Most adult children will buy mom and dad gifts and although that is really nice and appreciated, most parents just want to know that their children are okay and doing well. They want to see them. They want to hear from them. They want to know that they haven’t forgotten the people that gave them life and raised them. They want to be respected for having tried and having done the work even if it wasn’t always perfect.

Mom and dad want peace with their children. They want to hear their stories and hear about their struggles and their achievements. They want to share space and time. They want to have the opportunity to create new memories.

When I was a young adult I often went to visit my dad who had re-married. I liked just stopping by and he always seemed to enjoy my company. We drank coffee together. I would tell him about my boyfriend or about school or about the issues I was facing in my life. Often he shared his stories too. He would talk about his parents and his siblings and his time in the service. These were some of my best memories of my dad.

Sometimes we would go to the Farmer’s Market or make a cigarette run for him. However menial it was what we did, we did it together and just being in his company was healthy and good for me. It allowed me to see him not as a child and a parent but as two adults sharing time together, two adults that shared a history.

I wouldn’t give those memories up for anything in this world. Now that he is gone and I am older, I appreciate them all the more.

My dad came to visit me when I was in the hospital giving birth to my daughter. Later she would spend a week in the summer with him. She had a chance to get to know her grandfather.

Gifts are nice but spending time talking with mom and dad and enjoying their company is truly what most parents want from their children. Above all else parents want to know that their children are okay and safe and doing well. They want to be remembered.

So when Mother’s Day and Father’s Day and birthdays and holidays roll around no need to stress over the perfect gift. A simple phone call or visit is sure to make mom and dad feel special and truly is the gift that they want most in life.

Bernadette on Facebook at http://www.facebook.com/bernadetteamoyer
All books by Bernadette A. Moyer on Amazon and Barnes & Noble

Parental Love

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Parental Love
By Bernadette A. Moyer

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There is no greater opportunity for love like the love a parent has for their child.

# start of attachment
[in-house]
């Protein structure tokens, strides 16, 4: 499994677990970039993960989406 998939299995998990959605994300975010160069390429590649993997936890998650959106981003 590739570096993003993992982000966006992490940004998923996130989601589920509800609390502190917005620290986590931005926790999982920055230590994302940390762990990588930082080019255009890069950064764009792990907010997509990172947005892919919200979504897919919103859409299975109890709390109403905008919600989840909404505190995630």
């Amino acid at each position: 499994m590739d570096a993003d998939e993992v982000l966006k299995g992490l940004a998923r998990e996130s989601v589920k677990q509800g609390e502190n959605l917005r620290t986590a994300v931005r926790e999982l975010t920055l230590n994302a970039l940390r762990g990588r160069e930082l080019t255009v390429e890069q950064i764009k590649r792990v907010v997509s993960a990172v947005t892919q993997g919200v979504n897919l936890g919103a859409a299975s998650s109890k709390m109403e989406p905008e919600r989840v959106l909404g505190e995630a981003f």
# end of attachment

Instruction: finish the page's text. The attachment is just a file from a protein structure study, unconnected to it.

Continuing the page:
“Parental love is a limited reflection of a limited love. In the experience of parental love I was wounded as were you, and every other human being. Most parents are the best and the greatest, but in the human experience, parents are also very broken people.” Henri J.M. Nouwen

I am always intrigued by how parents speak about their children and equally intrigued about how children speak about their parents. Parents aren’t perfect and neither are their offspring.

The kids that profess to come from the “perfect family” alarm me as much as the ones who declare they are a product of the “worst family” I suspect neither to be 100% true.

In a recent news story three tiger cubs band together as their mother’s maternal instincts fail. It was a first time mother in a zoo and the staff there is tasked with nurturing the baby cubs. The vet says that they won’t re-introduce the mother because she won’t recognize them. There was no bonding that took place. Most mothers could never imagine this and yet it happens, it also happens that offspring reject their parents.

Most parents would literally kill for their children, hurt the child and suffer the parental consequences.

John has a grown daughter that he once loved dearly and would have killed for, today they are estranged. His feelings have changed. Now he states, “she is not a good person, I don’t like her and how she acts” it is hard to imagine how he could feel one way and then the exact opposite way.

He says, “I have feelings too” in reference to the things that she has said about him and done to him.